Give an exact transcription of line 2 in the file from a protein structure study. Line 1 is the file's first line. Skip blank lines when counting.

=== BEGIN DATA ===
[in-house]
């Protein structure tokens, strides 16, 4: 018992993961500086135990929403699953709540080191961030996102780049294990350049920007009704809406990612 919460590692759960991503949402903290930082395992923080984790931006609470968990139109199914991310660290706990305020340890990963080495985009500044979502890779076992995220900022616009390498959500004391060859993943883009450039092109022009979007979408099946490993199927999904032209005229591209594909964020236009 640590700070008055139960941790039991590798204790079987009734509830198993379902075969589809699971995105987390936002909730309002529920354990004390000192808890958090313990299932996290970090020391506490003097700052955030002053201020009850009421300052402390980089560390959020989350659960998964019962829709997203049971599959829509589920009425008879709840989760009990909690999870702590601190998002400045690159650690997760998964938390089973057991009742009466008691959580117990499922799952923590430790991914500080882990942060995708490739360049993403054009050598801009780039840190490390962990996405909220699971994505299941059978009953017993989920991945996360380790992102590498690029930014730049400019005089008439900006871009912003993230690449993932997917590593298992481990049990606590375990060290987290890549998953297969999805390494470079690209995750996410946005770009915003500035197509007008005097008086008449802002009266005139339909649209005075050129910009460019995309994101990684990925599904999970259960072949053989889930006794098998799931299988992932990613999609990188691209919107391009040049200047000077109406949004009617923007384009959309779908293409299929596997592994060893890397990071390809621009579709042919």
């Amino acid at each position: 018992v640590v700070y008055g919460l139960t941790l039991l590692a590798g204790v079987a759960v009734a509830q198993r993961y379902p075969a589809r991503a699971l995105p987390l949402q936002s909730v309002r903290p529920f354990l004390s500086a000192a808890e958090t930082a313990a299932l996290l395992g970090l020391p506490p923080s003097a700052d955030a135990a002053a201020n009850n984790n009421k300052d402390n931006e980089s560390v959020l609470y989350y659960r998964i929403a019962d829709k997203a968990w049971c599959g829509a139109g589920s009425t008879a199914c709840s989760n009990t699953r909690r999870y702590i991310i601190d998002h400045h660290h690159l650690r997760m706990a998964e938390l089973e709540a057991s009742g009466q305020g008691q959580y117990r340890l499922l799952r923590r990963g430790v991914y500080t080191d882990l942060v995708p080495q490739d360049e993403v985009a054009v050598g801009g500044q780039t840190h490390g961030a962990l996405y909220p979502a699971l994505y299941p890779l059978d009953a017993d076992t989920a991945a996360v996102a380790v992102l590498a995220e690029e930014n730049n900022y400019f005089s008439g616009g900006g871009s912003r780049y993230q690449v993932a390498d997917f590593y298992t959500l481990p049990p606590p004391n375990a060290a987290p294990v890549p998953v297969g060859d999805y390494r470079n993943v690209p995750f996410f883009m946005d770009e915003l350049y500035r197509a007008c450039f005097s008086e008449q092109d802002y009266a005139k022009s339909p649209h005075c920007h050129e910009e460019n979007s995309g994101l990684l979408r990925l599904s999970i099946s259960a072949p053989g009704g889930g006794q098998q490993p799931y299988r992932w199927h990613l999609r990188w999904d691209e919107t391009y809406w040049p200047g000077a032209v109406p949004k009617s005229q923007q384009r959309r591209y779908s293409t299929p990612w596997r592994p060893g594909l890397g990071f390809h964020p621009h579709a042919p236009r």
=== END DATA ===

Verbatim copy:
């Protein structure tokens, strides 16, 4: 018992993961500086135990929403699953709540080191961030996102780049294990350049920007009704809406990612 919460590692759960991503949402903290930082395992923080984790931006609470968990139109199914991310660290706990305020340890990963080495985009500044979502890779076992995220900022616009390498959500004391060859993943883009450039092109022009979007979408099946490993199927999904032209005229591209594909964020236009 640590700070008055139960941790039991590798204790079987009734509830198993379902075969589809699971995105987390936002909730309002529920354990004390000192808890958090313990299932996290970090020391506490003097700052955030002053201020009850009421300052402390980089560390959020989350659960998964019962829709997203049971599959829509589920009425008879709840989760009990909690999870702590601190998002400045690159650690997760998964938390089973057991009742009466008691959580117990499922799952923590430790991914500080882990942060995708490739360049993403054009050598801009780039840190490390962990996405909220699971994505299941059978009953017993989920991945996360380790992102590498690029930014730049400019005089008439900006871009912003993230690449993932997917590593298992481990049990606590375990060290987290890549998953297969999805390494470079690209995750996410946005770009915003500035197509007008005097008086008449802002009266005139339909649209005075050129910009460019995309994101990684990925599904999970259960072949053989889930006794098998799931299988992932990613999609990188691209919107391009040049200047000077109406949004009617923007384009959309779908293409299929596997592994060893890397990071390809621009579709042919």